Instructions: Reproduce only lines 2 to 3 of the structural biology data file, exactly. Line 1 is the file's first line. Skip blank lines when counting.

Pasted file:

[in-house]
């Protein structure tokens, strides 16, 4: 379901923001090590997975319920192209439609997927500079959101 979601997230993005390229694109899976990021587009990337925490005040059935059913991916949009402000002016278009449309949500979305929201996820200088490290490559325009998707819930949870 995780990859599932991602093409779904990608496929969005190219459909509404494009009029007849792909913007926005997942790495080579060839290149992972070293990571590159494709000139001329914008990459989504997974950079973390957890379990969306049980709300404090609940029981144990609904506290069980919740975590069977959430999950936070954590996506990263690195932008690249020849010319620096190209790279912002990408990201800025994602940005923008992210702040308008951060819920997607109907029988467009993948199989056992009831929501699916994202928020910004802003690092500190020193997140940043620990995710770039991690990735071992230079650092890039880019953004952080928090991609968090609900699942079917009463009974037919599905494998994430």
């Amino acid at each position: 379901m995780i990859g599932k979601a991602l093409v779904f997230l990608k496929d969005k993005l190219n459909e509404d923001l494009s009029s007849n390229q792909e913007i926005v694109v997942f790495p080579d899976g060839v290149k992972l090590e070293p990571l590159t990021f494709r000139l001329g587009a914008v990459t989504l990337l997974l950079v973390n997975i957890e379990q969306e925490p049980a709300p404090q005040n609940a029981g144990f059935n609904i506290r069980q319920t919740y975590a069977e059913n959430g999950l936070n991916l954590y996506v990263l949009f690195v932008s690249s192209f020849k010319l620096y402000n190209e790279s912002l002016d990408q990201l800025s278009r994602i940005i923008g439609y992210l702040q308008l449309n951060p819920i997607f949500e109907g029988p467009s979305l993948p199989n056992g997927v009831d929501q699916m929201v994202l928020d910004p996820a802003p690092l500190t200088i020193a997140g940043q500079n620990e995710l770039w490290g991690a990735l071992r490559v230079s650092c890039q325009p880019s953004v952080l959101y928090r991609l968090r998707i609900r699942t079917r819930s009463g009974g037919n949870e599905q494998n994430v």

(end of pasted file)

């Protein structure tokens, strides 16, 4: 379901923001090590997975319920192209439609997927500079959101 979601997230993005390229694109899976990021587009990337925490005040059935059913991916949009402000002016278009449309949500979305929201996820200088490290490559325009998707819930949870 995780990859599932991602093409779904990608496929969005190219459909509404494009009029007849792909913007926005997942790495080579060839290149992972070293990571590159494709000139001329914008990459989504997974950079973390957890379990969306049980709300404090609940029981144990609904506290069980919740975590069977959430999950936070954590996506990263690195932008690249020849010319620096190209790279912002990408990201800025994602940005923008992210702040308008951060819920997607109907029988467009993948199989056992009831929501699916994202928020910004802003690092500190020193997140940043620990995710770039991690990735071992230079650092890039880019953004952080928090991609968090609900699942079917009463009974037919599905494998994430």
């Amino acid at each position: 379901m995780i990859g599932k979601a991602l093409v779904f997230l990608k496929d969005k993005l190219n459909e509404d923001l494009s009029s007849n390229q792909e913007i926005v694109v997942f790495p080579d899976g060839v290149k992972l090590e070293p990571l590159t990021f494709r000139l001329g587009a914008v990459t989504l990337l997974l950079v973390n997975i957890e379990q969306e925490p049980a709300p404090q005040n609940a029981g144990f059935n609904i506290r069980q319920t919740y975590a069977e059913n959430g999950l936070n991916l954590y996506v990263l949009f690195v932008s690249s192209f020849k010319l620096y402000n190209e790279s912002l002016d990408q990201l800025s278009r994602i940005i923008g439609y992210l702040q308008l449309n951060p819920i997607f949500e109907g029988p467009s979305l993948p199989n056992g997927v009831d929501q699916m929201v994202l928020d910004p996820a802003p690092l500190t200088i020193a997140g940043q500079n620990e995710l770039w490290g991690a990735l071992r490559v230079s650092c890039q325009p880019s953004v952080l959101y928090r991609l968090r998707i609900r699942t079917r819930s009463g009974g037919n949870e599905q494998n994430v």